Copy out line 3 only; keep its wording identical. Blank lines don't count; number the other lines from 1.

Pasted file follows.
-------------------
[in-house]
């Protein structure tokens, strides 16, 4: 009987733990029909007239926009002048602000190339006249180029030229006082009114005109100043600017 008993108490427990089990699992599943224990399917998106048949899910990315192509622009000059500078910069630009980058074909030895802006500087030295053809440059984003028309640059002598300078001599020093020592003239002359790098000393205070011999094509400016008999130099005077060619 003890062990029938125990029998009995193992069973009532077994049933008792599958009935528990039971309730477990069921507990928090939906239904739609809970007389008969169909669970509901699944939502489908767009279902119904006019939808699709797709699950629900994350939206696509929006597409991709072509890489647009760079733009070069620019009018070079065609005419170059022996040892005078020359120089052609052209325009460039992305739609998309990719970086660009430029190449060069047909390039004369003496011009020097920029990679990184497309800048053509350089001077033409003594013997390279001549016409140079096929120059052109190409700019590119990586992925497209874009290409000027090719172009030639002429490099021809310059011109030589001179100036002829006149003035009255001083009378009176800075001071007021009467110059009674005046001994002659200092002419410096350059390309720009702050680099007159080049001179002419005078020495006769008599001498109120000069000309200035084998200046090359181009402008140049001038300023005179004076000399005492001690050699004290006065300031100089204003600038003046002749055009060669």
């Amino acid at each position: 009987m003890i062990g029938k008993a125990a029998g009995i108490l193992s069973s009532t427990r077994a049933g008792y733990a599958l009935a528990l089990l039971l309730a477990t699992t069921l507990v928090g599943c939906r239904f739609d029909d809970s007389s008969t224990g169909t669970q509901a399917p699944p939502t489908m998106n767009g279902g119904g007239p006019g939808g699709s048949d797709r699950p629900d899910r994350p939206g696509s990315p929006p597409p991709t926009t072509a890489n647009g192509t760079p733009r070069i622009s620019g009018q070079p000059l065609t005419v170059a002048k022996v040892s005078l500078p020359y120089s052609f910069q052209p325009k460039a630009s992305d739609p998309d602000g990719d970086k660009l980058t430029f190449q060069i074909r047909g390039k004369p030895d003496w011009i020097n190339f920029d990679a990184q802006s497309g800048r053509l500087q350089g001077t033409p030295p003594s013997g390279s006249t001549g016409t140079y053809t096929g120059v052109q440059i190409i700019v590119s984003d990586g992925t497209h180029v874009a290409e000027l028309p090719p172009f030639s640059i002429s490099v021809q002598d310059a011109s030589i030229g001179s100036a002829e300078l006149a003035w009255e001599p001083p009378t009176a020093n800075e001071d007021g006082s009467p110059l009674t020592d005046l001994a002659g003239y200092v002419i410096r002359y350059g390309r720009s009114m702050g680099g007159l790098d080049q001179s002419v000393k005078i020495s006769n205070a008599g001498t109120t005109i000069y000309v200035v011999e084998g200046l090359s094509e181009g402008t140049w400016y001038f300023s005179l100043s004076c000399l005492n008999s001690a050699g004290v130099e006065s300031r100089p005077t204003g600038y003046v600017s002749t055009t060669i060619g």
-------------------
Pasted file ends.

């Amino acid at each position: 009987m003890i062990g029938k008993a125990a029998g009995i108490l193992s069973s009532t427990r077994a049933g008792y733990a599958l009935a528990l089990l039971l309730a477990t699992t069921l507990v928090g599943c939906r239904f739609d029909d809970s007389s008969t224990g169909t669970q509901a399917p699944p939502t489908m998106n767009g279902g119904g007239p006019g939808g699709s048949d797709r699950p629900d899910r994350p939206g696509s990315p929006p597409p991709t926009t072509a890489n647009g192509t760079p733009r070069i622009s620019g009018q070079p000059l065609t005419v170059a002048k022996v040892s005078l500078p020359y120089s052609f910069q052209p325009k460039a630009s992305d739609p998309d602000g990719d970086k660009l980058t430029f190449q060069i074909r047909g390039k004369p030895d003496w011009i020097n190339f920029d990679a990184q802006s497309g800048r053509l500087q350089g001077t033409p030295p003594s013997g390279s006249t001549g016409t140079y053809t096929g120059v052109q440059i190409i700019v590119s984003d990586g992925t497209h180029v874009a290409e000027l028309p090719p172009f030639s640059i002429s490099v021809q002598d310059a011109s030589i030229g001179s100036a002829e300078l006149a003035w009255e001599p001083p009378t009176a020093n800075e001071d007021g006082s009467p110059l009674t020592d005046l001994a002659g003239y200092v002419i410096r002359y350059g390309r720009s009114m702050g680099g007159l790098d080049q001179s002419v000393k005078i020495s006769n205070a008599g001498t109120t005109i000069y000309v200035v011999e084998g200046l090359s094509e181009g402008t140049w400016y001038f300023s005179l100043s004076c000399l005492n008999s001690a050699g004290v130099e006065s300031r100089p005077t204003g600038y003046v600017s002749t055009t060669i060619g």